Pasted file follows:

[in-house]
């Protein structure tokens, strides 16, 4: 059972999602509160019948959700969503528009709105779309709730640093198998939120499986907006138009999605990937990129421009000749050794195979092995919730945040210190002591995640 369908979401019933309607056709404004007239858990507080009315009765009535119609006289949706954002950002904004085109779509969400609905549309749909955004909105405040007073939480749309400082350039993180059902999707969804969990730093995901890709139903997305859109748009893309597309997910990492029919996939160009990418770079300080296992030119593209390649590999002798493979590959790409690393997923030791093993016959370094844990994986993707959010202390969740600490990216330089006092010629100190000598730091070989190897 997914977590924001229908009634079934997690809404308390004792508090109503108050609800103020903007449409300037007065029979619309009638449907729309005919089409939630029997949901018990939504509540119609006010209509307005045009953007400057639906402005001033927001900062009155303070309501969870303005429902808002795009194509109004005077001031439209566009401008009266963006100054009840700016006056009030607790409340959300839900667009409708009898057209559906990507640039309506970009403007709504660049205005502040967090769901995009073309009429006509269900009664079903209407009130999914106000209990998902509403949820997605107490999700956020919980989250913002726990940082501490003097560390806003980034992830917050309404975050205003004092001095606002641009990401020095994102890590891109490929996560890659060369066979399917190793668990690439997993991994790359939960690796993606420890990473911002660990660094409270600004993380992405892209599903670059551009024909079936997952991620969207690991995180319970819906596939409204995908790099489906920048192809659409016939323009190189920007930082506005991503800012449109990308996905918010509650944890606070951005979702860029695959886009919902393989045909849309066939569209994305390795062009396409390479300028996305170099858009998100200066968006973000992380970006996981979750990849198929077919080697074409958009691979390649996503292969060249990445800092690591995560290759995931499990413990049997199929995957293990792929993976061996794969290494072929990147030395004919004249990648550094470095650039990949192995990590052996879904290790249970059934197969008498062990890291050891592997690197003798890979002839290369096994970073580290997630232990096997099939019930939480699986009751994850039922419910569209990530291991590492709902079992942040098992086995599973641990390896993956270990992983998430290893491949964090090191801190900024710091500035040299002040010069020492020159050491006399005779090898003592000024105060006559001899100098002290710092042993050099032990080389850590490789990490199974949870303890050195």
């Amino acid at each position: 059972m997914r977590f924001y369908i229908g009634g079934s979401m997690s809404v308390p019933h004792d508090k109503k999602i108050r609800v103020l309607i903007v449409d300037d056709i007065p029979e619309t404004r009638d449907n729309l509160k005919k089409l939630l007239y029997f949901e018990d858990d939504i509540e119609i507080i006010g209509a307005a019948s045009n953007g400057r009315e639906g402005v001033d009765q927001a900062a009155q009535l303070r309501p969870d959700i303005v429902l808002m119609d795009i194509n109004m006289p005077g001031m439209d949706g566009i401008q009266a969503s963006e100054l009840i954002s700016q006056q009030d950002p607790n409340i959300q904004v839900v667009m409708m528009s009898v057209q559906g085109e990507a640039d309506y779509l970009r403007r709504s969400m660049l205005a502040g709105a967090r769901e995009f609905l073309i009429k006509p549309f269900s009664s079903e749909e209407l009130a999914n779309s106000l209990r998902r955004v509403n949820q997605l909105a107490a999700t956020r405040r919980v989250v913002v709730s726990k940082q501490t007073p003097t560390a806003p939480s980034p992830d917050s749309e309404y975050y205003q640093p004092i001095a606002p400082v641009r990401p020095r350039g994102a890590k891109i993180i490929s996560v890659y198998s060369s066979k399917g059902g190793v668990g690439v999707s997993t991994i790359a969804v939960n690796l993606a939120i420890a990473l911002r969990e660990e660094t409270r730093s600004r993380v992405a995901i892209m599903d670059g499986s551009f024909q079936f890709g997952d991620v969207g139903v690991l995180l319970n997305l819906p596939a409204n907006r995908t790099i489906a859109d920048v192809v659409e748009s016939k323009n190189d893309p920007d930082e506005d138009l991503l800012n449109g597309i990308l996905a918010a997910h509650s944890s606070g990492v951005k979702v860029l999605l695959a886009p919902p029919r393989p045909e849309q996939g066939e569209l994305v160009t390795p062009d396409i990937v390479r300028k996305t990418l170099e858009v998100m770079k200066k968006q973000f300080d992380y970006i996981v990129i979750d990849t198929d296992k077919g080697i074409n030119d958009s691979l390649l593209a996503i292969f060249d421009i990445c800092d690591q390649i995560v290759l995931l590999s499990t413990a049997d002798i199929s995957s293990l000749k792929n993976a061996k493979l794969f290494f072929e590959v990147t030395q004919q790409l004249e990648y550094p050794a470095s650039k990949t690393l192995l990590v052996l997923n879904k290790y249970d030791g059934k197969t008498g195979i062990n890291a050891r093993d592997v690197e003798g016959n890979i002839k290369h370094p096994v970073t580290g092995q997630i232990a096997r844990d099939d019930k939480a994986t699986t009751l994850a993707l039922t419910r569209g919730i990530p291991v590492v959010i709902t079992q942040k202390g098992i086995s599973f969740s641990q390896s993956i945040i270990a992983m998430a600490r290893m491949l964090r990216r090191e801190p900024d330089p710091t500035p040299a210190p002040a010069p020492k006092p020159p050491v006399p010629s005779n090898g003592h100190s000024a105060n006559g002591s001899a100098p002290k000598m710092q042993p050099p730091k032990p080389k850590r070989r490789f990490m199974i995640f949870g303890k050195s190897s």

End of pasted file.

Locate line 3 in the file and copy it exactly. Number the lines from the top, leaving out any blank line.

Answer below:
């Amino acid at each position: 059972m997914r977590f924001y369908i229908g009634g079934s979401m997690s809404v308390p019933h004792d508090k109503k999602i108050r609800v103020l309607i903007v449409d300037d056709i007065p029979e619309t404004r009638d449907n729309l509160k005919k089409l939630l007239y029997f949901e018990d858990d939504i509540e119609i507080i006010g209509a307005a019948s045009n953007g400057r009315e639906g402005v001033d009765q927001a900062a009155q009535l303070r309501p969870d959700i303005v429902l808002m119609d795009i194509n109004m006289p005077g001031m439209d949706g566009i401008q009266a969503s963006e100054l009840i954002s700016q006056q009030d950002p607790n409340i959300q904004v839900v667009m409708m528009s009898v057209q559906g085109e990507a640039d309506y779509l970009r403007r709504s969400m660049l205005a502040g709105a967090r769901e995009f609905l073309i009429k006509p549309f269900s009664s079903e749909e209407l009130a999914n779309s106000l209990r998902r955004v509403n949820q997605l909105a107490a999700t956020r405040r919980v989250v913002v709730s726990k940082q501490t007073p003097t560390a806003p939480s980034p992830d917050s749309e309404y975050y205003q640093p004092i001095a606002p400082v641009r990401p020095r350039g994102a890590k891109i993180i490929s996560v890659y198998s060369s066979k399917g059902g190793v668990g690439v999707s997993t991994i790359a969804v939960n690796l993606a939120i420890a990473l911002r969990e660990e660094t409270r730093s600004r993380v992405a995901i892209m599903d670059g499986s551009f024909q079936f890709g997952d991620v969207g139903v690991l995180l319970n997305l819906p596939a409204n907006r995908t790099i489906a859109d920048v192809v659409e748009s016939k323009n190189d893309p920007d930082e506005d138009l991503l800012n449109g597309i990308l996905a918010a997910h509650s944890s606070g990492v951005k979702v860029l999605l695959a886009p919902p029919r393989p045909e849309q996939g066939e569209l994305v160009t390795p062009d396409i990937v390479r300028k996305t990418l170099e858009v998100m770079k200066k968006q973000f300080d992380y970006i996981v990129i979750d990849t198929d296992k077919g080697i074409n030119d958009s691979l390649l593209a996503i292969f060249d421009i990445c800092d690591q390649i995560v290759l995931l590999s499990t413990a049997d002798i199929s995957s293990l000749k792929n993976a061996k493979l794969f290494f072929e590959v990147t030395q004919q790409l004249e990648y550094p050794a470095s650039k990949t690393l192995l990590v052996l997923n879904k290790y249970d030791g059934k197969t008498g195979i062990n890291a050891r093993d592997v690197e003798g016959n890979i002839k290369h370094p096994v970073t580290g092995q997630i232990a096997r844990d099939d019930k939480a994986t699986t009751l994850a993707l039922t419910r569209g919730i990530p291991v590492v959010i709902t079992q942040k202390g098992i086995s599973f969740s641990q390896s993956i945040i270990a992983m998430a600490r290893m491949l964090r990216r090191e801190p900024d330089p710091t500035p040299a210190p002040a010069p020492k006092p020159p050491v006399p010629s005779n090898g003592h100190s000024a105060n006559g002591s001899a100098p002290k000598m710092q042993p050099p730091k032990p080389k850590r070989r490789f990490m199974i995640f949870g303890k050195s190897s």